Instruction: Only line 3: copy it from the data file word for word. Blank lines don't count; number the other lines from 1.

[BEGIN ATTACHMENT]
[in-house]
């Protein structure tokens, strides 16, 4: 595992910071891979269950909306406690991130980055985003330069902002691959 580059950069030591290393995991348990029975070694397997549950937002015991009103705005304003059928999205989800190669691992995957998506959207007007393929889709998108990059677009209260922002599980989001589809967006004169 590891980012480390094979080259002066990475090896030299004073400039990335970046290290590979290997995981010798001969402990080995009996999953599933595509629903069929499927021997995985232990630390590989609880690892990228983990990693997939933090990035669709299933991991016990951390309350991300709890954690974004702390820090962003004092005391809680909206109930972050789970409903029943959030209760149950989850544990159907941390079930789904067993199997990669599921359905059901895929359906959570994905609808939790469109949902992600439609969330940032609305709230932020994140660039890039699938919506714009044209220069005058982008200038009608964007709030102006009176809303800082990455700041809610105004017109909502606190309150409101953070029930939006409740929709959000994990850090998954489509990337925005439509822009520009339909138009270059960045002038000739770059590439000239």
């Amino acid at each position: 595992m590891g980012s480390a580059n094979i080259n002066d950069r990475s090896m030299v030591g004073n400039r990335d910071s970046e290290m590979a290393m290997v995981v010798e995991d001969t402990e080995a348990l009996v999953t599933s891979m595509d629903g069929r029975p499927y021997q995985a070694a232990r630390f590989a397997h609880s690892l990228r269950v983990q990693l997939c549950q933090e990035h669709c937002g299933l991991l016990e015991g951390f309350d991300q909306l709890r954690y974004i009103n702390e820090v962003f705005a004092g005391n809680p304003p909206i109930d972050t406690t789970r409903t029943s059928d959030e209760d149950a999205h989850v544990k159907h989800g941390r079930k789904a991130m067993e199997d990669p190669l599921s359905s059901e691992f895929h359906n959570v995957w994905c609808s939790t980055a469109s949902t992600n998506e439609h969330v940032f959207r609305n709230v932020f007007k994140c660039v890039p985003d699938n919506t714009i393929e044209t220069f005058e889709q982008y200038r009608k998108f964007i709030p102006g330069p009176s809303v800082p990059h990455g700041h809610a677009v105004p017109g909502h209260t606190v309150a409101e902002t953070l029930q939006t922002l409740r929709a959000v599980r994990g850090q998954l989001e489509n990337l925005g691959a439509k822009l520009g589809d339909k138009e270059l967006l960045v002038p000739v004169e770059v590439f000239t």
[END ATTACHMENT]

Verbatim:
């Amino acid at each position: 595992m590891g980012s480390a580059n094979i080259n002066d950069r990475s090896m030299v030591g004073n400039r990335d910071s970046e290290m590979a290393m290997v995981v010798e995991d001969t402990e080995a348990l009996v999953t599933s891979m595509d629903g069929r029975p499927y021997q995985a070694a232990r630390f590989a397997h609880s690892l990228r269950v983990q990693l997939c549950q933090e990035h669709c937002g299933l991991l016990e015991g951390f309350d991300q909306l709890r954690y974004i009103n702390e820090v962003f705005a004092g005391n809680p304003p909206i109930d972050t406690t789970r409903t029943s059928d959030e209760d149950a999205h989850v544990k159907h989800g941390r079930k789904a991130m067993e199997d990669p190669l599921s359905s059901e691992f895929h359906n959570v995957w994905c609808s939790t980055a469109s949902t992600n998506e439609h969330v940032f959207r609305n709230v932020f007007k994140c660039v890039p985003d699938n919506t714009i393929e044209t220069f005058e889709q982008y200038r009608k998108f964007i709030p102006g330069p009176s809303v800082p990059h990455g700041h809610a677009v105004p017109g909502h209260t606190v309150a409101e902002t953070l029930q939006t922002l409740r929709a959000v599980r994990g850090q998954l989001e489509n990337l925005g691959a439509k822009l520009g589809d339909k138009e270059l967006l960045v002038p000739v004169e770059v590439f000239t």